One hint regarding storage: Don’t forget to mention subduction zones next time.
In the first place, apologize for delays in my replies as this thread has grown significantly into numerous subtopics and I’m in the middle of two large projects (IT-related, environment is just my side interest).
I read the UN FCCC document and I see your point now - for this gas power plant in China emissions reduction from switching to gas from coal were calculated to be 1.45m tCO2 per year from 2.89m tCO2 so roughly 50%. Which makes sense, especially if you add pollution potential of coal (I’m from Krakow originally, one of the towns most polluted by low emission).
Having said that, I must add that my original point was about stupidity of shutting down nuclear power plants and replacing them by gas (best case) or coal (worst case), where there’s clear increase in emissions. You can see this effect clearly on this graph which shows effect of temporary switching off 3 nuclear blocks in Cruas, France last week (real-time data) which immediately doubled CO2 emissions:
Second issue is the gas source - Russia is an authoritarian country that has long history of weaponizing hydrocarbon supplies for political purposes.
It’s a shame indeed. I wonder what were the factors that caused it?
Except wind power is pretty useless without storage, isn’it? Which is precisely the reason why we’re now still building these natural gas power stations.
Interesting, what neither USA nor EU cannot do due to “hurdles and licensing”, Russia somehow can, and it plans to build 11 new reactors by 2030.
Fortunately, Germany’s transition to Russian gas will provide a stable source of funding for these investments Actually, Russia’s long-term strategy in this particular field seems to be exemplary rational from both scientific and economic point of view (plus they recently loosened ban on GMO crops).
Yet, there were only two nuclear accidents with serious external consequences. One in politically and economically bankrupt Soviet republic, one in 50-years old power plant built in seismic zone. Reversing your argument, there’s ~450 operating civilian nuclear reactors in the world and 99% of them had no safety issues ever and the total number of fatalities from these accidents does not exceed ~50.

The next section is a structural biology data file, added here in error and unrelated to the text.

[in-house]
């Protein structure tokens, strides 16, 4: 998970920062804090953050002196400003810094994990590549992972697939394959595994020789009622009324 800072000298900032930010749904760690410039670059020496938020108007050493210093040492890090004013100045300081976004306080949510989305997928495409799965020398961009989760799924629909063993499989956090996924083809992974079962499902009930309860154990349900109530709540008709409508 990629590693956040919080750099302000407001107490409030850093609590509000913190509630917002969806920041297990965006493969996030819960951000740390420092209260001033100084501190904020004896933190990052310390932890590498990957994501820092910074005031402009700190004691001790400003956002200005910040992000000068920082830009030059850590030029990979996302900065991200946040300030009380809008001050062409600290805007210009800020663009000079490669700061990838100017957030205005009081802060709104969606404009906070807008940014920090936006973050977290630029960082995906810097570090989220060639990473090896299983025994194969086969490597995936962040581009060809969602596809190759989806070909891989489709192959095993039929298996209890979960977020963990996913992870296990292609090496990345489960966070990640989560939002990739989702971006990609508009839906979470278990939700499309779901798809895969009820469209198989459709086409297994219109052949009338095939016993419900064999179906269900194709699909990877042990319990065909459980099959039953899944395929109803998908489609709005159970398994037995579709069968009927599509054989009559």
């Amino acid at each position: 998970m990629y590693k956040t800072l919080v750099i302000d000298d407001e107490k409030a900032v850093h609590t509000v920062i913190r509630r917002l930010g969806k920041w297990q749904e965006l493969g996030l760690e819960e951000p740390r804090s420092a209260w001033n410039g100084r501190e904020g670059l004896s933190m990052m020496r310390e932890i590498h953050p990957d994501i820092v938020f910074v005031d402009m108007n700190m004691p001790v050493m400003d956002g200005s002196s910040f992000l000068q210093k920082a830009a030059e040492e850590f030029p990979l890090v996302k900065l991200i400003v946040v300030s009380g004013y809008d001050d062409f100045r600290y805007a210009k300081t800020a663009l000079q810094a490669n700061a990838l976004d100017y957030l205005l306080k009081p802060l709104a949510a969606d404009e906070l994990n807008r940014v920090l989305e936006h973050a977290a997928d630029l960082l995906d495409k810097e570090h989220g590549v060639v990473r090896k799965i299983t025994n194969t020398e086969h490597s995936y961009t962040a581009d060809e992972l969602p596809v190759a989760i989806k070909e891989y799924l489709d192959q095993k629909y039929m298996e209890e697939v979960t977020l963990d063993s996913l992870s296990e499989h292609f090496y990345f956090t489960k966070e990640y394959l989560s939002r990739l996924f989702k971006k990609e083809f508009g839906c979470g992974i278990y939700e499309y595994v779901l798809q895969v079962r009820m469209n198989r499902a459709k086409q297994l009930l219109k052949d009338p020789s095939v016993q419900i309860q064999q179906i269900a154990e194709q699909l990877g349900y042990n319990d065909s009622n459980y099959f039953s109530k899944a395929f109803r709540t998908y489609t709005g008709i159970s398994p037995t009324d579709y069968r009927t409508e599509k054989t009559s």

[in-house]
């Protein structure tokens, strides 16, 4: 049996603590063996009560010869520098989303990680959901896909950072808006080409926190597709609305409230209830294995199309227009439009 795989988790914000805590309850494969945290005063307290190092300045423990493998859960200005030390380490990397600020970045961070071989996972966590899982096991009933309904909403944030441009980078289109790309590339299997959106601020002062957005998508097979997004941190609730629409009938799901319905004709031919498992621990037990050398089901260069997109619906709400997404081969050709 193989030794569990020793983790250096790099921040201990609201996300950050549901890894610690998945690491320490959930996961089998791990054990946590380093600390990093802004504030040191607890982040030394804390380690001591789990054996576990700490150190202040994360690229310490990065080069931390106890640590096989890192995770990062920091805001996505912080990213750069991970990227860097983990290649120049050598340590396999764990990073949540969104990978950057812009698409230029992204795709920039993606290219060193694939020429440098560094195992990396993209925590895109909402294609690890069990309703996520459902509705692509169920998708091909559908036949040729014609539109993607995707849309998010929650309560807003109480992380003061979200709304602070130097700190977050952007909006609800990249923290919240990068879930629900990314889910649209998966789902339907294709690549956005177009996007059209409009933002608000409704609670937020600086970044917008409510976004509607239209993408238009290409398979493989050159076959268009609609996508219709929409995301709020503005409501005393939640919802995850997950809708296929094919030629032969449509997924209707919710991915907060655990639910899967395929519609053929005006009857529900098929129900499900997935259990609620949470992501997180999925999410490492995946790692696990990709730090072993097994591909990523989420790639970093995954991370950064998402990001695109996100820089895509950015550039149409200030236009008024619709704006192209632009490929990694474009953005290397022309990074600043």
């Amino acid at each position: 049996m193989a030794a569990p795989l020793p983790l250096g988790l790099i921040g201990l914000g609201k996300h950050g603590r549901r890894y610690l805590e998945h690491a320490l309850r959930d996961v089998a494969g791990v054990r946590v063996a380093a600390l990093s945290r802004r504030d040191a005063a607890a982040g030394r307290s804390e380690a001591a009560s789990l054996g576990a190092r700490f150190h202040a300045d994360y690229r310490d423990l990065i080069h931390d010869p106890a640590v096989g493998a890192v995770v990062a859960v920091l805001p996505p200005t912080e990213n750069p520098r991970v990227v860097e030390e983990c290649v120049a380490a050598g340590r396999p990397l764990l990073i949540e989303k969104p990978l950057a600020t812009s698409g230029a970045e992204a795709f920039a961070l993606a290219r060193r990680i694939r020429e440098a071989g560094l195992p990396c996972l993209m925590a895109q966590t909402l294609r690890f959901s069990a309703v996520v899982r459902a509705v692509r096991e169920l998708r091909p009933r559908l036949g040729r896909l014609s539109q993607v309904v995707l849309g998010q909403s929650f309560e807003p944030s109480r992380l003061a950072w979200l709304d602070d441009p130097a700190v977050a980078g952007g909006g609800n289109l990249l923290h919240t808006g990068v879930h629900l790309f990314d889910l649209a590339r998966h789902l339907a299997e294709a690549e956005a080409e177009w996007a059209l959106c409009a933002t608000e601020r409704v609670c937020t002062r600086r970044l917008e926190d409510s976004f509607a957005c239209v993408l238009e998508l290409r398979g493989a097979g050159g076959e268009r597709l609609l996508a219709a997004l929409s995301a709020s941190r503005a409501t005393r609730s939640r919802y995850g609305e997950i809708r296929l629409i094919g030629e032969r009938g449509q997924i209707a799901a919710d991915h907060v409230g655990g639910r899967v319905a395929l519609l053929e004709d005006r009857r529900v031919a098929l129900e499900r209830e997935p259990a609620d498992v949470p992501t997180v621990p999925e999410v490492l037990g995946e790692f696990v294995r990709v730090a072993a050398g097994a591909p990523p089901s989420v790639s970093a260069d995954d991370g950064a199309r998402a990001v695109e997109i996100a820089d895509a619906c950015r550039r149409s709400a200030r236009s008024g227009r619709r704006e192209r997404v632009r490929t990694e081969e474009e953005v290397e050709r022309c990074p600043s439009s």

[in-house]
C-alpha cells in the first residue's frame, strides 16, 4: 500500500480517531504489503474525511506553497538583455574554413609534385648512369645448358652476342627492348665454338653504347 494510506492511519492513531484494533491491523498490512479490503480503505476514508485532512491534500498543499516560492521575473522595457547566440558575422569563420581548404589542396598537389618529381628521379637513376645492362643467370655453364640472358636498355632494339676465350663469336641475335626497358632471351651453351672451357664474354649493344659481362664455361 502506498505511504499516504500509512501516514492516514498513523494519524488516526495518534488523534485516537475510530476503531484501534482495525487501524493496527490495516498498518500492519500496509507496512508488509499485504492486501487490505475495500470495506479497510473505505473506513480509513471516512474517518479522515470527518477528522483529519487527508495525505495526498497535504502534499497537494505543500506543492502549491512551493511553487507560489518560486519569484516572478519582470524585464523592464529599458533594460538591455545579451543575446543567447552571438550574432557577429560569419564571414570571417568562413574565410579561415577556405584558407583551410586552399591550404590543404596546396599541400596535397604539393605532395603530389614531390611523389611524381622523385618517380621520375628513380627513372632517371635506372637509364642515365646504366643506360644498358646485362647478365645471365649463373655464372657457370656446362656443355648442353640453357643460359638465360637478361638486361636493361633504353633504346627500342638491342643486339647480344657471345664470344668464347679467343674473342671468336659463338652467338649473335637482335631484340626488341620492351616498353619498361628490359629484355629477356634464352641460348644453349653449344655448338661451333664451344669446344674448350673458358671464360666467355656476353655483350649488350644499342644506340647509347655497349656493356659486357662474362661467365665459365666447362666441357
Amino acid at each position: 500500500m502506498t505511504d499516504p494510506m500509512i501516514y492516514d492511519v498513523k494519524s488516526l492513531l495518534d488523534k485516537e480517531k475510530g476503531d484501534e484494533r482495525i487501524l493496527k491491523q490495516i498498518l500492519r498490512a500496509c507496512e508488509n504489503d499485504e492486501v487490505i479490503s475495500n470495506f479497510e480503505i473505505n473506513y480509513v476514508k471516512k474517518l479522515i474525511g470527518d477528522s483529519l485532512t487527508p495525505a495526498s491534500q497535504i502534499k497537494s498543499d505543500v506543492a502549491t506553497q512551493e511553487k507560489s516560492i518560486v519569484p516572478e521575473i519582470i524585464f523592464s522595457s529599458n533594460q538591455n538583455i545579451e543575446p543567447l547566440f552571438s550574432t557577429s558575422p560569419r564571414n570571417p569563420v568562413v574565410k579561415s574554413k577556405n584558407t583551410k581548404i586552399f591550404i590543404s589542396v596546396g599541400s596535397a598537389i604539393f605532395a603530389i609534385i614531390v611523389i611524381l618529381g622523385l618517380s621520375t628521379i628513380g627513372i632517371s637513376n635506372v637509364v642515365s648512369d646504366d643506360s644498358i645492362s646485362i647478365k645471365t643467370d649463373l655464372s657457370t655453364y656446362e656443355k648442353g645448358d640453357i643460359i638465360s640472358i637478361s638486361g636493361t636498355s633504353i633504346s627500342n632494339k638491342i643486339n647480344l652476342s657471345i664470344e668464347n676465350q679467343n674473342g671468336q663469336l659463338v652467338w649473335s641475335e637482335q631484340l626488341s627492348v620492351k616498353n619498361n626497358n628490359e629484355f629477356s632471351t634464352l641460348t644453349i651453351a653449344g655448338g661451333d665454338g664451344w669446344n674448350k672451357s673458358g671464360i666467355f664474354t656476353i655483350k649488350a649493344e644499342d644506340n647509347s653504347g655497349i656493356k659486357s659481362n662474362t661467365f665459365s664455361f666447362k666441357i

At the same time, dam failures have just killed 217 people in Brazil (2019), 75 in Russia (2009) and 171’000 in China (1975), just to enumerate the largest ones. Coal ash piles (also slighly radioactive) contaminate thousands of hectars, polluting ground and water. Same applies t oil and gas drilling sites. Oh yes, but it’s nuclear power plants that are “deadly”.
I would argue that “less developed places” do not care at all about your concerns and they are, and will be satisfying their energy needs by any means possible, just as Iran or aforementioned Bangladesh does. Just as they do not care about conservative, pseudo-scientific dialectics like “precautionary principle” and successfully invest into Bt brinjal simply to survive.
And as someone who was born in a “less developed” country (70’s Poland) I fully sympathize with their aspirations. The fundamental problem I have with people speaking of “investing into renewables” is that the very definition of “investment” assumes for-profit operations and ROI, which essentially means that there’s a group of already wealthy countries that have developed advanced renewable technology sectors and are now expecting poorer countries to buy these from them. Which is not happening, because the latter don’t run outdated and dirty power plants just because they like to, but because they lack funds for investments.
I guess I’d like to see more of Jonas Salk approach to polio vaccine here and cooperated, international effort on just making clean energy available and affordable to everyone rather than use it as a competitive advantage.
And the rest of the world should help them get one, perhaps one of the Russian floating ones as they are safe, reliable and are mobile. Actually, two Russian VVER reactors in construction are due to go live in 2023 thanks to stable funding provided by German Energiewende.
You should be learning from your neighbour - this is nuclear waste storage in Switzerland. Note the human - there’s a theory that he might be a Greenpeace activist trying to fly a drone into one of the flasks to prove it’s dangerous to fly drones into nuclear plants.
I’m looking at List of nuclear reactors, specifically in China, Changjiang block I-1: construction start April 2010, commercial operation December 2015, so roughly 4.5 years. Actually, even if you look at the ancient ones - like Tihange in Belgium or Blayais in France - plenty of them were build in 4-6 years. Same for Germany.
Construction of Rampion off-shore wind farm in UK took… from 2014 till 2018. Now, that’s way faster as compared to these lousy nuclears, isn’t it? And the whole 72 km2 farm has power of 400 MW. That’s around 20% less than a single block of nearby Dungeness nuclear power plant.
By the way, is DESERTEC operational yet? It’s been 10 years after all…
You aren’t addressing the majority of my points very effectively, still.